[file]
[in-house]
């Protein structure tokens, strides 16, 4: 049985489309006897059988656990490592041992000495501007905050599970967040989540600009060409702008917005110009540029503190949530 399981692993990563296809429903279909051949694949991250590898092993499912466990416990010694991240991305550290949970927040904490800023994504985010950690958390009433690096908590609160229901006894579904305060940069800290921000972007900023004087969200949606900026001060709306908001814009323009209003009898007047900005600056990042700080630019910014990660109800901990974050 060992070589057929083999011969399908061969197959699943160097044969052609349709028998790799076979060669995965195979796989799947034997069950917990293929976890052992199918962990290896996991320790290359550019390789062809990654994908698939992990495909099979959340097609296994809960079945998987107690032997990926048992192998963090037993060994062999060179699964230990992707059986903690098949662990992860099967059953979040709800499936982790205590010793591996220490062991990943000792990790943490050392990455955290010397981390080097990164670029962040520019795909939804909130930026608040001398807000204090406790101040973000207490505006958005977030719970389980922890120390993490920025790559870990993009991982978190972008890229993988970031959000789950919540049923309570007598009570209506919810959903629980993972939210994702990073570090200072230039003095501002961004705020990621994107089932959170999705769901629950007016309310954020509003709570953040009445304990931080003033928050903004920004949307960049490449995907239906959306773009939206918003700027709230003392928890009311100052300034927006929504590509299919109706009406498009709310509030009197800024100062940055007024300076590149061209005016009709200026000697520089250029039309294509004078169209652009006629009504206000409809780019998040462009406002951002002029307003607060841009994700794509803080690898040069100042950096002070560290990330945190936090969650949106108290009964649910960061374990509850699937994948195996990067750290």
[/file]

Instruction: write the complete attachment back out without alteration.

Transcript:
[in-house]
């Protein structure tokens, strides 16, 4: 049985489309006897059988656990490592041992000495501007905050599970967040989540600009060409702008917005110009540029503190949530 399981692993990563296809429903279909051949694949991250590898092993499912466990416990010694991240991305550290949970927040904490800023994504985010950690958390009433690096908590609160229901006894579904305060940069800290921000972007900023004087969200949606900026001060709306908001814009323009209003009898007047900005600056990042700080630019910014990660109800901990974050 060992070589057929083999011969399908061969197959699943160097044969052609349709028998790799076979060669995965195979796989799947034997069950917990293929976890052992199918962990290896996991320790290359550019390789062809990654994908698939992990495909099979959340097609296994809960079945998987107690032997990926048992192998963090037993060994062999060179699964230990992707059986903690098949662990992860099967059953979040709800499936982790205590010793591996220490062991990943000792990790943490050392990455955290010397981390080097990164670029962040520019795909939804909130930026608040001398807000204090406790101040973000207490505006958005977030719970389980922890120390993490920025790559870990993009991982978190972008890229993988970031959000789950919540049923309570007598009570209506919810959903629980993972939210994702990073570090200072230039003095501002961004705020990621994107089932959170999705769901629950007016309310954020509003709570953040009445304990931080003033928050903004920004949307960049490449995907239906959306773009939206918003700027709230003392928890009311100052300034927006929504590509299919109706009406498009709310509030009197800024100062940055007024300076590149061209005016009709200026000697520089250029039309294509004078169209652009006629009504206000409809780019998040462009406002951002002029307003607060841009994700794509803080690898040069100042950096002070560290990330945190936090969650949106108290009964649910960061374990509850699937994948195996990067750290």